by Rhonda Rhea @RhondaRhea
Teach a man to fish, it’s all good. But teach a kid a card trick and be prepared to watch it nonstop for like 12 years.
Like, “Is this your card?”…until college.
Understand, you have to make time for that. It’s one of the reasons schedule-juggling is trickier with kids. I’m not a structured person by nature, so in those years of raising mine, to-do lists became my friends. And enemies.
On any given day, I made a gargantuan list, then had to quick-plan for a dozen things that weren’t on it. Weren’t on any list. Ever. Who can plan, for instance, for an away-from-home potty-training disaster you’re forced to clean up with three Wal-Mart receipts, last week’s church bulletin and a Kit Kat wrapper (give me a break).
Our time raising children is short. I can get philosophical about it, for sure. I’ve long said, when one door opens, another door opens. And then also a side door. All the doors. And they never close. Because you have kids.
I wonder how many months of my life I spent closing doors behind this or that kid running in or out. I had five babies in seven years. That means in a 12-year span I probably slept four hours. Total. Essentially, I traded sleep for door-closing. It’s a thought that makes me smile. And it makes me want a nap.
Ever feel like your soul needs a nap? Jesus knew you would. He said, “Come to me, all of you who are weary and burdened, and I will give you rest. Take my yoke and learn from me, because I am lowly and humble in heart, and you will find rest for your souls. For my yoke is easy and my burden is light,” (Matthew 11:28-30, CSB).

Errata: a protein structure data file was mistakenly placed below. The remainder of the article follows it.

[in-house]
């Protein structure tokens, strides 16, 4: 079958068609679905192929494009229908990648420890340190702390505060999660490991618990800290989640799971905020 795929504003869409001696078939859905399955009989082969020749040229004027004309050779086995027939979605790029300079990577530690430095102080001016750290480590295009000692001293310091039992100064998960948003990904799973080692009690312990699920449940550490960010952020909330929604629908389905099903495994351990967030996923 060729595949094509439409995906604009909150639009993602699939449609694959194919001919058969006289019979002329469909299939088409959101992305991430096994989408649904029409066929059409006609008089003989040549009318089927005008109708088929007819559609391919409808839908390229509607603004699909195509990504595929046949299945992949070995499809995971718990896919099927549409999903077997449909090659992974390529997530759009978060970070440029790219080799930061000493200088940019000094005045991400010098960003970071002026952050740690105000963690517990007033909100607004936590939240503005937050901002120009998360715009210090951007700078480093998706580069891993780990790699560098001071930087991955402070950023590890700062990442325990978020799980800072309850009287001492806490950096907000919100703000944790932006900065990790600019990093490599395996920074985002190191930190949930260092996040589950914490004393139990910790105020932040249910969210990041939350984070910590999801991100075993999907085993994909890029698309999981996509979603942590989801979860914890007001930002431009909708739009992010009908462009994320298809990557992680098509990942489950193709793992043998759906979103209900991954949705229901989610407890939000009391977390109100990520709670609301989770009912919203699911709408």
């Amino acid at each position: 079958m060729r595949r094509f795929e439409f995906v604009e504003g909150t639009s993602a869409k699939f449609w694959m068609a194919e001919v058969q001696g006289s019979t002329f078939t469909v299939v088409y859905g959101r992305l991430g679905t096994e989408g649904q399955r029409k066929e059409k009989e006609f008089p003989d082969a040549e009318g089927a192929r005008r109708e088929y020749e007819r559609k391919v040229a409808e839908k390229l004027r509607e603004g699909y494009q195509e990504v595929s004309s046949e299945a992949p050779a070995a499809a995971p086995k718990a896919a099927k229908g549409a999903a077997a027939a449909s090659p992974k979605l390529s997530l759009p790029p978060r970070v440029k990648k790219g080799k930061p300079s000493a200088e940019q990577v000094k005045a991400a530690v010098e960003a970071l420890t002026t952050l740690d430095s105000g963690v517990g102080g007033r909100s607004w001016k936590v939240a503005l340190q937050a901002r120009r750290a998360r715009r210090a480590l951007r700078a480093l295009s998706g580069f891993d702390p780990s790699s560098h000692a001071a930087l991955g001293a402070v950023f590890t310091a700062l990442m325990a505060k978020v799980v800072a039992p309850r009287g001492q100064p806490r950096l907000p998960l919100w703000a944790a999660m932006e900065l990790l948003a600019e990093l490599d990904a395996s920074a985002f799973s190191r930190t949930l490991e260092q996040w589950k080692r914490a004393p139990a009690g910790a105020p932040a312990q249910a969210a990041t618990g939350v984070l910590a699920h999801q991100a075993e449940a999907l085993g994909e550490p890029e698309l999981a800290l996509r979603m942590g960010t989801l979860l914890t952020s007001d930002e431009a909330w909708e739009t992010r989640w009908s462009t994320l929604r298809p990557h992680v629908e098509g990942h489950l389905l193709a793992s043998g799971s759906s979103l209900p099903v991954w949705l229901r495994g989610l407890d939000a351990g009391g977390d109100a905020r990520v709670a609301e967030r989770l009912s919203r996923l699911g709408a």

Rest for our bodies? We do have to make time for that. But soul rest is at least as vital. Anytime we find ourselves feeling burned out, weary, burdened—heavy—it’s time to step back and listen to Jesus’ call to “Come to me.” It’s an open door. And to our delight, it stays open.
When you’re frantically sorting one to-do list from another (is this your card?), and when your mind feels cluttered and weighted down with challenges and stresses, remember your Savior’s reminder that He waits for you. He will be your respite, your comfort, your encouragement. All you have to do is come.
Come to Him in prayer. Come to Him in worship. Come to Him through His Word. Give Him the first-fruits of your time and you’ll find the perspective you’re looking for. So often all the urgent to-dos sort themselves out as we remember His call to come, to lay down a heavy, burdensome yoke we’ve placed on ourselves, and exchange our plan for the just-fits comfort of His will. Would you believe, even when an unexpected disaster thrusts itself upon your list, you can still smile. His easy yoke comes with grace, joy, peace—everything you need for a genuine “successful existence.”
Responding to His “come to me” should top my every list. Relief from my own exhausting yoke. Strength and renewal under His.
As for my other lists, however, I’m still fishing through those. Guess I’m a work in progress. The other day I went to the store without my list and was proud of myself when I only took twelve thousand laps around the grocery section looking for something that wasn’t even on it.
“I will feed My flock and I will lead them to rest,” declares the Lord. Ezekiel 34:17 NASB
About the author: Rhonda Rhea is a TV personality for Christian Television Network and an award-winning humor columnist for great magazines such as HomeLife, Leading Hearts, The Pathway and many more. She is the author of 17 books, including the Fix-Her-Upper books, co-authored with Beth Duewel, and the hilarious novel, Turtles in the Road, co-authored with her daughter, Kaley Rhea.
Rhonda and Kaley have just released a new novel, Off-Script and Over-Caffeinated. When the Heartcast Channel Movie division announces they’ll briefly be allowing submissions for new Christmas movies, Harlow finds herself paired with a reluctant co-star. Jack Bentley may be the biggest Heartcast Original Movie name in the business, but he is anything but formulaic.
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